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My Company

After reviewing most of the “made up” BS entries that I’ve hoisted on this blog, I’ve noticed (like you, no doubt) that just about every other post either starts out as, or progresses towards, a rant against standard Command and Control Hierarchical (CCH) corpocracies and horrendous managers who delude themselves into thinking they are “leaders”. It’s funny how all freakin’ roads lead to Rome, no?

To set the record straight, I honestly don’t think that all hierarchically structured organizations are soulless and spirit crushing CCHs. One of those companies happens to be the company that I work for; the Sensis Corporation.

Sensis Logo

I’ve been at Sensis for a long time, and despite what you may have concluded from reading this blog (all 2 of you), I really do like working there. For the most part, I’m given more freedom than most to do what I do best and the list of pluses far outnumbers the list of minuses. Besides matching the standard benefits package that most other companies give their workforce, here are some of the uncommon plusses:

  • A CEO that genuinely cares about the people who work for him
  • Subsidized in-house cafeteria
  • Subsidized in-house gym facility
  • No special executive parking spaces
  • Special, named parking places for individual handicapped people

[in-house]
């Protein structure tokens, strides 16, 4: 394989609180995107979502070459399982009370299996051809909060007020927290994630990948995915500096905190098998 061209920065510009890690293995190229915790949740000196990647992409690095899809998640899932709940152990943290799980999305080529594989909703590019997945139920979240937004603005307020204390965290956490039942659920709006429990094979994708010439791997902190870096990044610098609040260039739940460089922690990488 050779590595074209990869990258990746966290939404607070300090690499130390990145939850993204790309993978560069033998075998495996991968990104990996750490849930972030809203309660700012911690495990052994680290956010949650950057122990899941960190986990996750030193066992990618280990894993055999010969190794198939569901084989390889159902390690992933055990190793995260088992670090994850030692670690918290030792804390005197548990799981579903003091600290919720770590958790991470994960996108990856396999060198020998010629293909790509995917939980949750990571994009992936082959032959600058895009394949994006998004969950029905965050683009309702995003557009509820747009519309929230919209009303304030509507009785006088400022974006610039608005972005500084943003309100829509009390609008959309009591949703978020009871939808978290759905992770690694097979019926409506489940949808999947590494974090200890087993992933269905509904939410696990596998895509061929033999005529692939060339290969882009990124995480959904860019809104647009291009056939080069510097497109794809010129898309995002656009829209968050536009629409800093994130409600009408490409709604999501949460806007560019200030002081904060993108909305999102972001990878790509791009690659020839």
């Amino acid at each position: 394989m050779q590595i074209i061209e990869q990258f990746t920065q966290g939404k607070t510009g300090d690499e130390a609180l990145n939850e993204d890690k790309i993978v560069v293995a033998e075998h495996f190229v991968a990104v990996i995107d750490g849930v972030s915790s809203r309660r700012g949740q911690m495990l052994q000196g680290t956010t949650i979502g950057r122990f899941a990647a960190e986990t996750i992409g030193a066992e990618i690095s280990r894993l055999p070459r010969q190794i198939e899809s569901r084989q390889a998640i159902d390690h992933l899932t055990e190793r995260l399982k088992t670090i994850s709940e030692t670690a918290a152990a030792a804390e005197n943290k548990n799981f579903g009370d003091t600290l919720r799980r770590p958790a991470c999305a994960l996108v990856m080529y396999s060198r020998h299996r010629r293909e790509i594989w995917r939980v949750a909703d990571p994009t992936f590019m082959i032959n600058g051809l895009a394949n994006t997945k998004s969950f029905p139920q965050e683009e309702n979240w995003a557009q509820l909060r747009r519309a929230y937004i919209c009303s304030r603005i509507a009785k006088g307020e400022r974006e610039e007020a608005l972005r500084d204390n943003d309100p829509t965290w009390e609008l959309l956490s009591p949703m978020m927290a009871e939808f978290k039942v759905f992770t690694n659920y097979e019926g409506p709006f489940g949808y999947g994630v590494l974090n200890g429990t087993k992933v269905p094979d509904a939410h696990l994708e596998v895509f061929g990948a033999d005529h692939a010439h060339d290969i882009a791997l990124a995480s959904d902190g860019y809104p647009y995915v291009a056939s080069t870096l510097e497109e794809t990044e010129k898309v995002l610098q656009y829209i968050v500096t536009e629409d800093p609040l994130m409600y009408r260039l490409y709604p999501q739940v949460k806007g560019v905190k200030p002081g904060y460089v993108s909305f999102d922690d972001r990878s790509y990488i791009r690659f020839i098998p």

• Company-wide profit sharing when yearly sales & profit numbers are met
  • Occasional company-wide barbeques
  • Quarterly disclosure of the numbers to the troops
  • In-house happy hours for significant achievements
  • Free lunches at all-hands meetings
  • Vacation rollover
  • Free coffee
  • Summer Hours (Friday afternoons off)

The two biggest pluses for me are:

  1. No layoffs in the entire 24 year history of the company’s existence and a policy that explicitly states that “no layoffs” is a top goal.
  2. I haven’t been fired (whoo hoo!) despite multiple exhibitions over the years of truly disrespectful behavior toward a handful of targeted “others”.

The minuses of working at Sensis are typical of any company in our industry (military and aerospace); they’re just not practiced as badly as our bigger and more stodgy peers.

Categories: business, management Tags: ,
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  1. December 29, 2009 at 1:07 am
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